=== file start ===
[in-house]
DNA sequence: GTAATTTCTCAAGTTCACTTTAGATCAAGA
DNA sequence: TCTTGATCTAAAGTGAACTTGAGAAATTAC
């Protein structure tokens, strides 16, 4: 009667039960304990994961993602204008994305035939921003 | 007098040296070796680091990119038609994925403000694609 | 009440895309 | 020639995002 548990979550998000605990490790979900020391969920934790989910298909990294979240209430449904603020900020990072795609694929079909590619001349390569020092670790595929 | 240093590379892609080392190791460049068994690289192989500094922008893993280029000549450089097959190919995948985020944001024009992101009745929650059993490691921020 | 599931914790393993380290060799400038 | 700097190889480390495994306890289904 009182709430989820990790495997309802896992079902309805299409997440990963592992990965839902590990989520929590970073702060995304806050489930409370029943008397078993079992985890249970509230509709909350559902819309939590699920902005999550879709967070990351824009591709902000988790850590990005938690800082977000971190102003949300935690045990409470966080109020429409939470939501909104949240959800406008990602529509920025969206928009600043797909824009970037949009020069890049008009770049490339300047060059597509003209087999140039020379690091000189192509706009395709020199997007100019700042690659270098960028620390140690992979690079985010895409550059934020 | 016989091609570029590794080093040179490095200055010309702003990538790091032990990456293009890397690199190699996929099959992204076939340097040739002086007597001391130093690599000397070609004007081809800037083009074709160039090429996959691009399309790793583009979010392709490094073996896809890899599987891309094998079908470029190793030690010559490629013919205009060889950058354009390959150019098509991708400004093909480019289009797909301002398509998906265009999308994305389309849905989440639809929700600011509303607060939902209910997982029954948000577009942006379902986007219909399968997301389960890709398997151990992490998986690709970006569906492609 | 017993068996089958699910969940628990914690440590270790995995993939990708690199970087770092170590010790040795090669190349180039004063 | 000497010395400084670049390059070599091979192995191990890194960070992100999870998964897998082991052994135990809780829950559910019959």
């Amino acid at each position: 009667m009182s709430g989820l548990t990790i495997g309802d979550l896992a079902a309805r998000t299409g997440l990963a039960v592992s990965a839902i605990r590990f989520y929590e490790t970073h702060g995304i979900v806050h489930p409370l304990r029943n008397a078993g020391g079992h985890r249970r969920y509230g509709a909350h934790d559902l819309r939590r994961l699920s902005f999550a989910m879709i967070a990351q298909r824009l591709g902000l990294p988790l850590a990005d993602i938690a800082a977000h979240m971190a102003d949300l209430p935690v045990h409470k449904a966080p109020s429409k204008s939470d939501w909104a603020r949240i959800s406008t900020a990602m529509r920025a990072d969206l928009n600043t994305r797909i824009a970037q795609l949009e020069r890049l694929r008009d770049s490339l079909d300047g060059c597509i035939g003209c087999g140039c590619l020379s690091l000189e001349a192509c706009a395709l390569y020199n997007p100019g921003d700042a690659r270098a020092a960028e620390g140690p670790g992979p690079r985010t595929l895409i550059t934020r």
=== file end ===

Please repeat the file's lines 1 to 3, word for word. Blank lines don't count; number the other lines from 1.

[in-house]
DNA sequence: GTAATTTCTCAAGTTCACTTTAGATCAAGA
DNA sequence: TCTTGATCTAAAGTGAACTTGAGAAATTAC